The Herbs Section
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Dang gui (Angelica sinensis [Latin]), also called Chinese angelica, dong quai, and tang kuei, is highly respected in Traditional Chinese Medicine, second only to ginseng. It is commonly used to treat women’s reproductive health issues, but is also recommended to help prevent and treat some forms of cardiovascular disease.
Dang gui is one of many species of the herb angelica; other well-known species include Japanese angelica (A. acutiloba), European angelica (A. archangelica), and American angelica (A. atropurpurea). Each type of angelica is traditionally used to treat different disorders; for instance, European angelica is often used to treat inflammation, and American angelica is said to be good for indigestion. Chinese and Japanese angelica are the varieties that have been used historically to treat women’s health disorders, and these two types of angelica have been more widely researched than any of the other species.
Dang gui roots contain phytoestrogens, which are chemicals found in plants that mimic the effects of estrogen in the body. Dang gui is said to help balance women’s hormone levels, both restraining and supplementing the body’s production of estrogen as needed. It is used to treat menstrual and menopausal symptoms, including migraine, cramps, mood fluctuations, and hot flashes. It is also said to help speed a woman’s recovery from childbirth and symptoms of low energy/chronic fatigue.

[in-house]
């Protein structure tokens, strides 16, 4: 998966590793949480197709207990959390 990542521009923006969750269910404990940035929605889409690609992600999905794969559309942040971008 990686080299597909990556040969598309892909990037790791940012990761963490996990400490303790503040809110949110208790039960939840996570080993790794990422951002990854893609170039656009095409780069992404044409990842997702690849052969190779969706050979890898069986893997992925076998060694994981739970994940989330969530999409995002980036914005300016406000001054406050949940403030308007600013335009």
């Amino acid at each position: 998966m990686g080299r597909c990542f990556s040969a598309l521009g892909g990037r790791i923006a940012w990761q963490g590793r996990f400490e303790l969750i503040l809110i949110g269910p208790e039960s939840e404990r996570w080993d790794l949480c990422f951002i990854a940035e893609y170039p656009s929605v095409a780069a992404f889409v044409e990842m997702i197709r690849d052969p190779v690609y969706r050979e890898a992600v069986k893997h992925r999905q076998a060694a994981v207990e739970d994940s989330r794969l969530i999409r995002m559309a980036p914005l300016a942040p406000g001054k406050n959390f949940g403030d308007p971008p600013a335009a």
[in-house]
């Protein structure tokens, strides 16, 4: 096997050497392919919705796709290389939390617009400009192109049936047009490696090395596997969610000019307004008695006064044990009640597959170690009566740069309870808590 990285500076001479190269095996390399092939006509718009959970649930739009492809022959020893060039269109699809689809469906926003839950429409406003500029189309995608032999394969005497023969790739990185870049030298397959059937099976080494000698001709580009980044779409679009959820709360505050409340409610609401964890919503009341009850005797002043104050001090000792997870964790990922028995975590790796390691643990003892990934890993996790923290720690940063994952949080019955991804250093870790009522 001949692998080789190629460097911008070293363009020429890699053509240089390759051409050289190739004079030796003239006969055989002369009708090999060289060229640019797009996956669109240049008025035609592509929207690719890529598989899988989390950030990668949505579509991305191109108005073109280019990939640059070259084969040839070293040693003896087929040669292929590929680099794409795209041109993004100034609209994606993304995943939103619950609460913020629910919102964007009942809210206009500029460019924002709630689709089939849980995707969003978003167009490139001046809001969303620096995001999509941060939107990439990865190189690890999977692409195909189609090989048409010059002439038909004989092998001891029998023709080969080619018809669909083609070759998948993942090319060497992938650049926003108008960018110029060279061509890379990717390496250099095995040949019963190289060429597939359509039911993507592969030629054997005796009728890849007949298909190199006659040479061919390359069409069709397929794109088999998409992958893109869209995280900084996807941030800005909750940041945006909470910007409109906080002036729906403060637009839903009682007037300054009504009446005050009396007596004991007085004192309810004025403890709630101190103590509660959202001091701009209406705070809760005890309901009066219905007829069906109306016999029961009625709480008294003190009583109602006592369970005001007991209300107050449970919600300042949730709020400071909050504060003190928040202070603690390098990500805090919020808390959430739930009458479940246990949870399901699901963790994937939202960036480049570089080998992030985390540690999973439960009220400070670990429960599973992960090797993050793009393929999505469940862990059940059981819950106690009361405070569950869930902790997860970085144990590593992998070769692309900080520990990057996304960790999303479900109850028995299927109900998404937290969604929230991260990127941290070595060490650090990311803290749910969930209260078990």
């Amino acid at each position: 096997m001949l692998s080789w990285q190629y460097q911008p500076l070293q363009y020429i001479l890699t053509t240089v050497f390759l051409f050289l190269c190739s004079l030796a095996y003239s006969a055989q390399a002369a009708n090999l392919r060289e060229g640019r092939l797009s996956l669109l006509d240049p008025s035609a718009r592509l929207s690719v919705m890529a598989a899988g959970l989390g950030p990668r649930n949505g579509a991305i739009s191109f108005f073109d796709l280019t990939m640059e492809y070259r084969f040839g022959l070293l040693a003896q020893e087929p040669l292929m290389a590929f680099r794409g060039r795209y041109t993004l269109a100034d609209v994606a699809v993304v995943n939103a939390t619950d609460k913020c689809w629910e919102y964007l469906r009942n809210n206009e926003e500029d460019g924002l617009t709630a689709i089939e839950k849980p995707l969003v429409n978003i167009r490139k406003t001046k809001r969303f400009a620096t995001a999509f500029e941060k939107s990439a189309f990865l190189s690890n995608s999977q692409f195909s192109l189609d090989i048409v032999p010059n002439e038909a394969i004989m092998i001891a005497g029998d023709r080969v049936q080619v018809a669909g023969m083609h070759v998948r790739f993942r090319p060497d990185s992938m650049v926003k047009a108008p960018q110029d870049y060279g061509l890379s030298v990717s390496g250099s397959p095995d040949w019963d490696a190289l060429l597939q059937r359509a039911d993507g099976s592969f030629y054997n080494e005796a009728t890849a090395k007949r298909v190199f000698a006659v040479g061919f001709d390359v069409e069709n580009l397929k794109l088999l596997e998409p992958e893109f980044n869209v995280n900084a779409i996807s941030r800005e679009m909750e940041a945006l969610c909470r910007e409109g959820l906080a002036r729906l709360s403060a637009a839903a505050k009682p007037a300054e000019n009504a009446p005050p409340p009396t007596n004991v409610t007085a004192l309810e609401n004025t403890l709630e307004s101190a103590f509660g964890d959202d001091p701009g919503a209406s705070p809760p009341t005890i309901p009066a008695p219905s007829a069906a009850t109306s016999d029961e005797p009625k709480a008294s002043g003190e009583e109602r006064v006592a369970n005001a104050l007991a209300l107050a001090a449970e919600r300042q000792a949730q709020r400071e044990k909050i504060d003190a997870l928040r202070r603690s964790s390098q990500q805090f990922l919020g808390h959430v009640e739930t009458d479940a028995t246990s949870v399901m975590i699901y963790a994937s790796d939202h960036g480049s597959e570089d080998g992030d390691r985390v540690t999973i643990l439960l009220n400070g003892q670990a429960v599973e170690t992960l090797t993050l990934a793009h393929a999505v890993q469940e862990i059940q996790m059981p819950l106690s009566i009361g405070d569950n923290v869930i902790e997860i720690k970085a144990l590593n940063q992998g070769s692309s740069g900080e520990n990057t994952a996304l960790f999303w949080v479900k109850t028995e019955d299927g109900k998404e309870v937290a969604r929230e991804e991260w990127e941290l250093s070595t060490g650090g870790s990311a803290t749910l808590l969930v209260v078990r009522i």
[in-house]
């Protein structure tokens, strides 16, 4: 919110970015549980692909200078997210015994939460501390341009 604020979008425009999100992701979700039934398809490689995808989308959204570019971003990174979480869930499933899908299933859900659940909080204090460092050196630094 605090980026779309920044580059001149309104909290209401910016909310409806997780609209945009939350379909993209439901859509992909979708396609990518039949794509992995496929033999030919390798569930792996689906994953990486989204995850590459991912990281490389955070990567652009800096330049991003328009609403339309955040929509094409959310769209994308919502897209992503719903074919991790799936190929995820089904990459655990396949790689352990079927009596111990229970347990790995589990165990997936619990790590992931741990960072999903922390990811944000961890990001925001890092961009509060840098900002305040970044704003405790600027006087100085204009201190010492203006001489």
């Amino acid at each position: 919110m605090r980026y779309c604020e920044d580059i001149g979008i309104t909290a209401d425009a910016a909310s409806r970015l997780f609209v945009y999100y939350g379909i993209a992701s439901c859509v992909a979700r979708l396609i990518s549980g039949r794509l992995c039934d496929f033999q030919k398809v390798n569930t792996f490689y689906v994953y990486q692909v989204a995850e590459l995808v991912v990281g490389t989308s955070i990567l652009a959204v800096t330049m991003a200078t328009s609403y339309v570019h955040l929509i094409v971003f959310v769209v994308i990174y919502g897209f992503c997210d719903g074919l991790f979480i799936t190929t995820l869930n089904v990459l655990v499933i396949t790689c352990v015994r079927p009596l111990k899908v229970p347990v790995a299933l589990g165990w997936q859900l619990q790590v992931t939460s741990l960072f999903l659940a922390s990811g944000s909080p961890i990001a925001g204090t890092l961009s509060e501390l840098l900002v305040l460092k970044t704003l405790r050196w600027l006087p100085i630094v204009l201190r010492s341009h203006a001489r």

Dang gui helps relax the smooth muscles throughout the body, which makes it a potential treatment for a variety of illnesses. Not only does dang gui relax the smooth muscles of the uterus, but it also keeps the smooth muscles in the arteries dilated, helping to maintain regular blood flow and heartbeat. Dang gui has been used to treat angina, high blood pressure, and irregular heartbeat. Some studies have shown that the antispasmodic, dilating effects of dang gui may help treat chronic pulmonary hypertension in people with chronic obstructive pulmonary disease (COPD), especially when taken in combination with the drug nifedipine.
Dang gui contains phytochemicals that help boost white blood cell production and fight inflammation, and may improve liver and kidney function. It is traditionally used to treat inflammatory diseases such as arthritis, and is currently being studied for its ability to prevent or treat cancer, liver and kidney disease.
Only the root of the dang gui plant is used medicinally. It is usually dried and ground to make the teas, capsules, tablets, tinctures, and other combination products available at most health food stores.
Pregnant women should not take this herb because it may encourage menstruation. Dang gui is also known to cause diarrhea in some people, so those with gastrointestinal difficulties should also avoid this medication. People that are taking blood thinners should consult a doctor before trying dang gui—it may increase the effects of these drugs.
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